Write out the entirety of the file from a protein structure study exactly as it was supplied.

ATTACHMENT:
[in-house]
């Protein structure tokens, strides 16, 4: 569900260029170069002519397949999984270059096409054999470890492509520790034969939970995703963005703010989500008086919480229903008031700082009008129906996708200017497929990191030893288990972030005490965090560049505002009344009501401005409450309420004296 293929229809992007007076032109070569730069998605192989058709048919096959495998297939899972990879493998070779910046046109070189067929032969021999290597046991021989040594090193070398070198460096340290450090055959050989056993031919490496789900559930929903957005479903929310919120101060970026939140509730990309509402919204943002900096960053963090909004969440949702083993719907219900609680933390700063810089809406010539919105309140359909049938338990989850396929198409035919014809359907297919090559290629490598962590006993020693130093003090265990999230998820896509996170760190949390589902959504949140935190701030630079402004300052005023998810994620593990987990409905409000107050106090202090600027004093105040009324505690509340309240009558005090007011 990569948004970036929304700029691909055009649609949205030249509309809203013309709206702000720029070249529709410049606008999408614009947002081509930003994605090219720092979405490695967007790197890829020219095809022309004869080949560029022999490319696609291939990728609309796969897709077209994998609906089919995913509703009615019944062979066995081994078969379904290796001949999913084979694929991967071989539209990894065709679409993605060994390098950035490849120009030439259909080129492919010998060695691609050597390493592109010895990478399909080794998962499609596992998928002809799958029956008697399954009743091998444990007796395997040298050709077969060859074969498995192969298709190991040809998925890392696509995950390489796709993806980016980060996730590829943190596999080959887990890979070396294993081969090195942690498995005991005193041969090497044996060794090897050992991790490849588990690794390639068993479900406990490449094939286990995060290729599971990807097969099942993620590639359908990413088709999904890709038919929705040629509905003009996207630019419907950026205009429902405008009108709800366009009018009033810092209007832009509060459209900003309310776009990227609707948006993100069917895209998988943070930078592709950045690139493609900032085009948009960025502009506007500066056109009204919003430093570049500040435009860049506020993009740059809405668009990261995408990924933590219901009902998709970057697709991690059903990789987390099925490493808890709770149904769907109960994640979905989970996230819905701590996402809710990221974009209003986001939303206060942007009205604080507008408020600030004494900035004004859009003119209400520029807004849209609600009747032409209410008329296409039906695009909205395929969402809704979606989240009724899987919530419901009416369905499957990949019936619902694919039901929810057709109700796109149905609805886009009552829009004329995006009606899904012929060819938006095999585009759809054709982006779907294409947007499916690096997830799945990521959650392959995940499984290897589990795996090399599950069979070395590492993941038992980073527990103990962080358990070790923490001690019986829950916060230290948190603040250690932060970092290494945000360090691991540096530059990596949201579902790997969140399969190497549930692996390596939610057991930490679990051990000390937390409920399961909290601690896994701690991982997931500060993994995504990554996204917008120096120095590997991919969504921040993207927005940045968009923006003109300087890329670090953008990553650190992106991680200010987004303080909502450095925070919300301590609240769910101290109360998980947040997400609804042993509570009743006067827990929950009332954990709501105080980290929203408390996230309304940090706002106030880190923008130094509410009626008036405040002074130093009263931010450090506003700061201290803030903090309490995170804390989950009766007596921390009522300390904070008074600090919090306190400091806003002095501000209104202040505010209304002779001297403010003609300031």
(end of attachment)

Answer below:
[in-house]
């Protein structure tokens, strides 16, 4: 569900260029170069002519397949999984270059096409054999470890492509520790034969939970995703963005703010989500008086919480229903008031700082009008129906996708200017497929990191030893288990972030005490965090560049505002009344009501401005409450309420004296 293929229809992007007076032109070569730069998605192989058709048919096959495998297939899972990879493998070779910046046109070189067929032969021999290597046991021989040594090193070398070198460096340290450090055959050989056993031919490496789900559930929903957005479903929310919120101060970026939140509730990309509402919204943002900096960053963090909004969440949702083993719907219900609680933390700063810089809406010539919105309140359909049938338990989850396929198409035919014809359907297919090559290629490598962590006993020693130093003090265990999230998820896509996170760190949390589902959504949140935190701030630079402004300052005023998810994620593990987990409905409000107050106090202090600027004093105040009324505690509340309240009558005090007011 990569948004970036929304700029691909055009649609949205030249509309809203013309709206702000720029070249529709410049606008999408614009947002081509930003994605090219720092979405490695967007790197890829020219095809022309004869080949560029022999490319696609291939990728609309796969897709077209994998609906089919995913509703009615019944062979066995081994078969379904290796001949999913084979694929991967071989539209990894065709679409993605060994390098950035490849120009030439259909080129492919010998060695691609050597390493592109010895990478399909080794998962499609596992998928002809799958029956008697399954009743091998444990007796395997040298050709077969060859074969498995192969298709190991040809998925890392696509995950390489796709993806980016980060996730590829943190596999080959887990890979070396294993081969090195942690498995005991005193041969090497044996060794090897050992991790490849588990690794390639068993479900406990490449094939286990995060290729599971990807097969099942993620590639359908990413088709999904890709038919929705040629509905003009996207630019419907950026205009429902405008009108709800366009009018009033810092209007832009509060459209900003309310776009990227609707948006993100069917895209998988943070930078592709950045690139493609900032085009948009960025502009506007500066056109009204919003430093570049500040435009860049506020993009740059809405668009990261995408990924933590219901009902998709970057697709991690059903990789987390099925490493808890709770149904769907109960994640979905989970996230819905701590996402809710990221974009209003986001939303206060942007009205604080507008408020600030004494900035004004859009003119209400520029807004849209609600009747032409209410008329296409039906695009909205395929969402809704979606989240009724899987919530419901009416369905499957990949019936619902694919039901929810057709109700796109149905609805886009009552829009004329995006009606899904012929060819938006095999585009759809054709982006779907294409947007499916690096997830799945990521959650392959995940499984290897589990795996090399599950069979070395590492993941038992980073527990103990962080358990070790923490001690019986829950916060230290948190603040250690932060970092290494945000360090691991540096530059990596949201579902790997969140399969190497549930692996390596939610057991930490679990051990000390937390409920399961909290601690896994701690991982997931500060993994995504990554996204917008120096120095590997991919969504921040993207927005940045968009923006003109300087890329670090953008990553650190992106991680200010987004303080909502450095925070919300301590609240769910101290109360998980947040997400609804042993509570009743006067827990929950009332954990709501105080980290929203408390996230309304940090706002106030880190923008130094509410009626008036405040002074130093009263931010450090506003700061201290803030903090309490995170804390989950009766007596921390009522300390904070008074600090919090306190400091806003002095501000209104202040505010209304002779001297403010003609300031």